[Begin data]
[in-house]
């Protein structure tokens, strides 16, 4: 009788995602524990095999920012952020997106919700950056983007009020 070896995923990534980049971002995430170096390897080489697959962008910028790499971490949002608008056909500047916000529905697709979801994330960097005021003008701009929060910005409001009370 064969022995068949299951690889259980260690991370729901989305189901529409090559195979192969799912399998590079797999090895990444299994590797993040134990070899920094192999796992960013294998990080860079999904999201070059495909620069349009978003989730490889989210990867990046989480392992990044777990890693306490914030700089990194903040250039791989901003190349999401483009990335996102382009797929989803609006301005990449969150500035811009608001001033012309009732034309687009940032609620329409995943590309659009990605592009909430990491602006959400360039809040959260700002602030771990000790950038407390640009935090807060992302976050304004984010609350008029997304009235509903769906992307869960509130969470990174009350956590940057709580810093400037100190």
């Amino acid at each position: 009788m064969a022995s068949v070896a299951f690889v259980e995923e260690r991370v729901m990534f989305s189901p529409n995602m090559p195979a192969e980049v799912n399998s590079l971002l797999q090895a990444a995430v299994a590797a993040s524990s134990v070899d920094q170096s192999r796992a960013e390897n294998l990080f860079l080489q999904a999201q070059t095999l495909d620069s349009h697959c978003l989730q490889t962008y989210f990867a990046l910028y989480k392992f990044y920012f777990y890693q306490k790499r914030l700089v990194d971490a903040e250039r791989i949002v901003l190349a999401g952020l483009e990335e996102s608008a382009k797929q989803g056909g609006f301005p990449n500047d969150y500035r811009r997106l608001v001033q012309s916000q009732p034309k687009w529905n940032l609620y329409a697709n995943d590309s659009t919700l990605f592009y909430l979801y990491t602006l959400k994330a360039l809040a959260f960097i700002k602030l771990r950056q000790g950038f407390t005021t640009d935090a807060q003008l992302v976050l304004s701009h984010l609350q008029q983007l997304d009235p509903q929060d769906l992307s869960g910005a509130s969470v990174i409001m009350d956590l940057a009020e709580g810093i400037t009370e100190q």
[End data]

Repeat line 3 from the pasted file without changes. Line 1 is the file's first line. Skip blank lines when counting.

């Amino acid at each position: 009788m064969a022995s068949v070896a299951f690889v259980e995923e260690r991370v729901m990534f989305s189901p529409n995602m090559p195979a192969e980049v799912n399998s590079l971002l797999q090895a990444a995430v299994a590797a993040s524990s134990v070899d920094q170096s192999r796992a960013e390897n294998l990080f860079l080489q999904a999201q070059t095999l495909d620069s349009h697959c978003l989730q490889t962008y989210f990867a990046l910028y989480k392992f990044y920012f777990y890693q306490k790499r914030l700089v990194d971490a903040e250039r791989i949002v901003l190349a999401g952020l483009e990335e996102s608008a382009k797929q989803g056909g609006f301005p990449n500047d969150y500035r811009r997106l608001v001033q012309s916000q009732p034309k687009w529905n940032l609620y329409a697709n995943d590309s659009t919700l990605f592009y909430l979801y990491t602006l959400k994330a360039l809040a959260f960097i700002k602030l771990r950056q000790g950038f407390t005021t640009d935090a807060q003008l992302v976050l304004s701009h984010l609350q008029q983007l997304d009235p509903q929060d769906l992307s869960g910005a509130s969470v990174i409001m009350d956590l940057a009020e709580g810093i400037t009370e100190q």